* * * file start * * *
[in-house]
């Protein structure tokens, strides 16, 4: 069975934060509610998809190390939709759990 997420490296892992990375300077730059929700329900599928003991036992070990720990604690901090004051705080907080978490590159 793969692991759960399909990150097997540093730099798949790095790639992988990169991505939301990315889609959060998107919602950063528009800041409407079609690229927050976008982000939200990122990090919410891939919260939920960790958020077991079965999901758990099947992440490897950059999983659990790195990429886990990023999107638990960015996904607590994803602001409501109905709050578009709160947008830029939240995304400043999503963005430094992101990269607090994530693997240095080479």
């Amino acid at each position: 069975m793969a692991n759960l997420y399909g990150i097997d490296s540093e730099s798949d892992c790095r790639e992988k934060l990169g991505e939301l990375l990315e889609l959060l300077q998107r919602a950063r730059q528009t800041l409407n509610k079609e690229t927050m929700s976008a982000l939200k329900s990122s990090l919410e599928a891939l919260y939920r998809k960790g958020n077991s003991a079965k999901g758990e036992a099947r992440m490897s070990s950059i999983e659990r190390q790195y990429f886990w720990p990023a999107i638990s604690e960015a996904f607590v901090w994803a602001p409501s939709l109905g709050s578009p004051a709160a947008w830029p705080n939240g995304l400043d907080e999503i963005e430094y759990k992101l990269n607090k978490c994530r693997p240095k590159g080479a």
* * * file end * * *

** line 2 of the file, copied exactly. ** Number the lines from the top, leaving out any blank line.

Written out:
């Protein structure tokens, strides 16, 4: 069975934060509610998809190390939709759990 997420490296892992990375300077730059929700329900599928003991036992070990720990604690901090004051705080907080978490590159 793969692991759960399909990150097997540093730099798949790095790639992988990169991505939301990315889609959060998107919602950063528009800041409407079609690229927050976008982000939200990122990090919410891939919260939920960790958020077991079965999901758990099947992440490897950059999983659990790195990429886990990023999107638990960015996904607590994803602001409501109905709050578009709160947008830029939240995304400043999503963005430094992101990269607090994530693997240095080479």